Our guys got him – in Pakistan, of all places.
WASHINGTON – Osama bin Laden, the face of global terrorism and architect of the Sept. 11, 2001, attacks, was killed in a firefight with elite American forces Monday, then quickly buried at sea in a stunning finale to a furtive decade on the run.
Long believed to be hiding in caves, bin Laden was tracked down in a costly, custom-built hideout not far from a Pakistani military academy.
“Justice has been done,” President Barack Obama said in a dramatic announcement at the White House while a crowd cheered outside and hundreds more gathered at ground zero in Manhattan to celebrate the news.
The military operation took mere minutes.
U.S. helicopters ferrying elite counter-terrorism troops into the compound identified by the CIA as bin Laden’s hideout — and back out again in less than 40 minutes. Bin Laden was shot in the head, officials said, after he and his bodyguards resisted the assault.
Three adult males were also killed in the raid, including one of bin Laden’s sons, whom officials did not name. One of bin Laden’s sons, Hamza, is a senior member of al-Qaida. U.S. officials also said one woman was killed when she was used as a shield by a male combatant, and two other women were injured.
The U.S. official who disclosed the burial at sea said it would have been difficult to find a country willing to accept the remains. Obama said the remains had been handled in accordance with Islamic custom, which requires speedy burial.
“I heard a thundering sound, followed by heavy firing. Then firing suddenly stopped. Then more thundering, then a big blast,” said Mohammad Haroon Rasheed, a resident of Abbottobad, Pakistan, after the choppers had swooped in and then out again.
Read about the prolonged intelligence campaign to pin down his whereabouts.
I’ll try to think of something profound to say later on. For the moment, I can break down my reaction into three short statements:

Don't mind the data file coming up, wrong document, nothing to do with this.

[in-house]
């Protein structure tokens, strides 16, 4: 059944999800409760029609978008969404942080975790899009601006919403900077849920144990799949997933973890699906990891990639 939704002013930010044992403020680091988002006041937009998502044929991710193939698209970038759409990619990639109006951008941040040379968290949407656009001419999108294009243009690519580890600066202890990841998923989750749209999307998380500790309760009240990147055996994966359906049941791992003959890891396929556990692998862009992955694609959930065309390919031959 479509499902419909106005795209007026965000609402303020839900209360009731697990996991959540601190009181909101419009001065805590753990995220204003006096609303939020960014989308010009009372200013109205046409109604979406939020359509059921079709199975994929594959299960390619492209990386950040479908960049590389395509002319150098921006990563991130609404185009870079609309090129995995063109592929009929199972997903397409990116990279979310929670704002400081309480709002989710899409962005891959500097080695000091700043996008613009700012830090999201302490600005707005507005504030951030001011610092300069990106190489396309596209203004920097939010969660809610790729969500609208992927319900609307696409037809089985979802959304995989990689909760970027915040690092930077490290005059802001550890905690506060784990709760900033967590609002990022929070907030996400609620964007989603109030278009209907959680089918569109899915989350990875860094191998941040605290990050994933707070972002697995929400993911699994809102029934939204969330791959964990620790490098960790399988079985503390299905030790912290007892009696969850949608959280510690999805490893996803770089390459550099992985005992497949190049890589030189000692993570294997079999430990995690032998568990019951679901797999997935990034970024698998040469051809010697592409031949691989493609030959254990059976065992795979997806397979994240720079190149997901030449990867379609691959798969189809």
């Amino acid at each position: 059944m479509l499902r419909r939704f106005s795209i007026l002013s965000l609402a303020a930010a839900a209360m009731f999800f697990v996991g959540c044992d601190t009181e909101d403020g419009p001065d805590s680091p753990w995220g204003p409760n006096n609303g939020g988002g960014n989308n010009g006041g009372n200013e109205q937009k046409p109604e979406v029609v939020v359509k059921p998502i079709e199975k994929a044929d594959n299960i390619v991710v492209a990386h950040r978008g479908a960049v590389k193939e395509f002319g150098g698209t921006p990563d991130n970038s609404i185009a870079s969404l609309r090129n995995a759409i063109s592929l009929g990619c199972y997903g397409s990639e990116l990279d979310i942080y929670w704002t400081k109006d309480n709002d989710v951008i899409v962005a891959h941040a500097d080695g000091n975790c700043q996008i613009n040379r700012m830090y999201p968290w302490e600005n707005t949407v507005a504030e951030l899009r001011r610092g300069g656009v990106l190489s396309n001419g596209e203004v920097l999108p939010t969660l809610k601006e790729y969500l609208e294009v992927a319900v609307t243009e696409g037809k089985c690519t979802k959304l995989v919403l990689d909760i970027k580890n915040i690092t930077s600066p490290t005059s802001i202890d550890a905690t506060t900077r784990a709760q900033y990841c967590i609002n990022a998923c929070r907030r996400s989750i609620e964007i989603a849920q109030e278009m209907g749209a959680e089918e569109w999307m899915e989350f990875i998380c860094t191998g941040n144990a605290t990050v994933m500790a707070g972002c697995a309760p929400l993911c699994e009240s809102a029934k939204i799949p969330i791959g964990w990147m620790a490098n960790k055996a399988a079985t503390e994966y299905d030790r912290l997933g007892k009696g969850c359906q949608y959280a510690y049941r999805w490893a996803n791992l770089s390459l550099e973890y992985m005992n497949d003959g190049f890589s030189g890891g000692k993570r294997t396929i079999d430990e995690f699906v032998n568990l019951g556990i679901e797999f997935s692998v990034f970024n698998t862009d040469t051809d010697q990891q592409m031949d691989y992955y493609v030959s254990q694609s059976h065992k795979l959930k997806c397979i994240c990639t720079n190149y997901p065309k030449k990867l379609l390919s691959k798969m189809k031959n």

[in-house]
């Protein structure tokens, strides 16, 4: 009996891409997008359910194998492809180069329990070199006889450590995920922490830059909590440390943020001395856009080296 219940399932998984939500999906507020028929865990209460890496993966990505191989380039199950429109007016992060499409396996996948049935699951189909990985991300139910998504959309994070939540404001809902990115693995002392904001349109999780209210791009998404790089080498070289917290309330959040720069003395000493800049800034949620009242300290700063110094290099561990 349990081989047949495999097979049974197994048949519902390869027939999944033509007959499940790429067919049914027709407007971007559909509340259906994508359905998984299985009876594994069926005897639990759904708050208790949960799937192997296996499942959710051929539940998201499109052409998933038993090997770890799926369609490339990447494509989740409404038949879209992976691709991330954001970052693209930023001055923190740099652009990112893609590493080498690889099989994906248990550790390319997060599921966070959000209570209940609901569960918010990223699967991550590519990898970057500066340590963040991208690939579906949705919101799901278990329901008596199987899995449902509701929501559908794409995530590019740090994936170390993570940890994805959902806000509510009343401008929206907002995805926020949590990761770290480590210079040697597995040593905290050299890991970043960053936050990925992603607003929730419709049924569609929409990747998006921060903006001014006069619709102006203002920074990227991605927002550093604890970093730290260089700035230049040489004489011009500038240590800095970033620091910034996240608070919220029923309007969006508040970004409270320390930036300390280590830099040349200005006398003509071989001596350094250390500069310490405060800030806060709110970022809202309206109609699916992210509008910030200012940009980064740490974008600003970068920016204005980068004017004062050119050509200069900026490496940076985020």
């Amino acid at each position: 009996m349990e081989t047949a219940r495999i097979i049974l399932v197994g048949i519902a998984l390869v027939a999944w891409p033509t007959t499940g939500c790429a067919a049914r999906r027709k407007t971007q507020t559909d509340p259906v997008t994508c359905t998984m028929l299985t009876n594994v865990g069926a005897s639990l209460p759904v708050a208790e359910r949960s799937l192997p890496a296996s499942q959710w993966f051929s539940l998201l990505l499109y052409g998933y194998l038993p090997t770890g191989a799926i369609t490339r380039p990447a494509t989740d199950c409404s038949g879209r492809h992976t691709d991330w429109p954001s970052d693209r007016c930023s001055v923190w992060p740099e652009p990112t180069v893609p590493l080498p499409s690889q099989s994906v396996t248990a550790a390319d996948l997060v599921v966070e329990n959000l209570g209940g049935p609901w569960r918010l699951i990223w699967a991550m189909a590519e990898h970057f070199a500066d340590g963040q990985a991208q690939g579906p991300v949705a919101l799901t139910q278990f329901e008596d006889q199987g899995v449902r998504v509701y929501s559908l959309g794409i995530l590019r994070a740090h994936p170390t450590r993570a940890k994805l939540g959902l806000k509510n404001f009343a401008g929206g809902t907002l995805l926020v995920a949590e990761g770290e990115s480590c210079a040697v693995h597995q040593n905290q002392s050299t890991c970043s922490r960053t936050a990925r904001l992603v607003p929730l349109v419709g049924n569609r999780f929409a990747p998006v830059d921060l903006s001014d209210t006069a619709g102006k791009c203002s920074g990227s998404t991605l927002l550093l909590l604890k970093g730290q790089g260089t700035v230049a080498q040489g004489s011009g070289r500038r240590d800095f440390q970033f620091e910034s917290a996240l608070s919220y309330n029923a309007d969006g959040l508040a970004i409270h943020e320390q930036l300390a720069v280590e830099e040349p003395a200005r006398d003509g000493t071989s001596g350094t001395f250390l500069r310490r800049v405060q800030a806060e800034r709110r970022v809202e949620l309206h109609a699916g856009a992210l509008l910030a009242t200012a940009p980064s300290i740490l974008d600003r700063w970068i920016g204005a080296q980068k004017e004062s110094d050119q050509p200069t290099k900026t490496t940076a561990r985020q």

1. (To the gentlemen responsible) Bravo Zulu. And thank you.
2. Better late than never.
3. Couldn’t happen to a nicer guy.
New Yorkers react. Some here might imagine the students at Columbia are holding a memorial service or sewing a quilt, but no; they’re happy, too.
The Vatican reacts, in the person of Fr. Frederico Lombardi:
Osama bin Laden, as we all know, bore the most serious responsibility for spreading divisions and hatred among populations, causing the deaths of innumerable people, and manipulating religions for this purpose.
In the face of a man’s death, a Christian never rejoices, but reflects on the serious responsibilities of each person before God and before men, and hopes and works so that every event may be the occasion for the further growth of peace and not of hatred.
Afghans react: They warn us not to make too much of bin Laden’s death, but concede it does have some strategic value:
“This is a big blow to Al Qaeda and Al Qaeda’s followers because he was a popular and famous figure, and he was a very expert man and was planning major attacks,” said Arsala Rahmani, a former Taliban member who is now part of the High Peace Council.
“I don’t think this will affect the Taliban fight in Afghanistan in the short term, but in the long term it will because Al Qaeda helped the Taliban in fighting and other activities,” he said, adding that he thought it would drive the Taliban toward negotiations and making peace with the government “because they don’t have any other way.”
The Times adds: “The Afghan Taliban had no immediate statement.”
Update: Full video of President Obama’s announcement: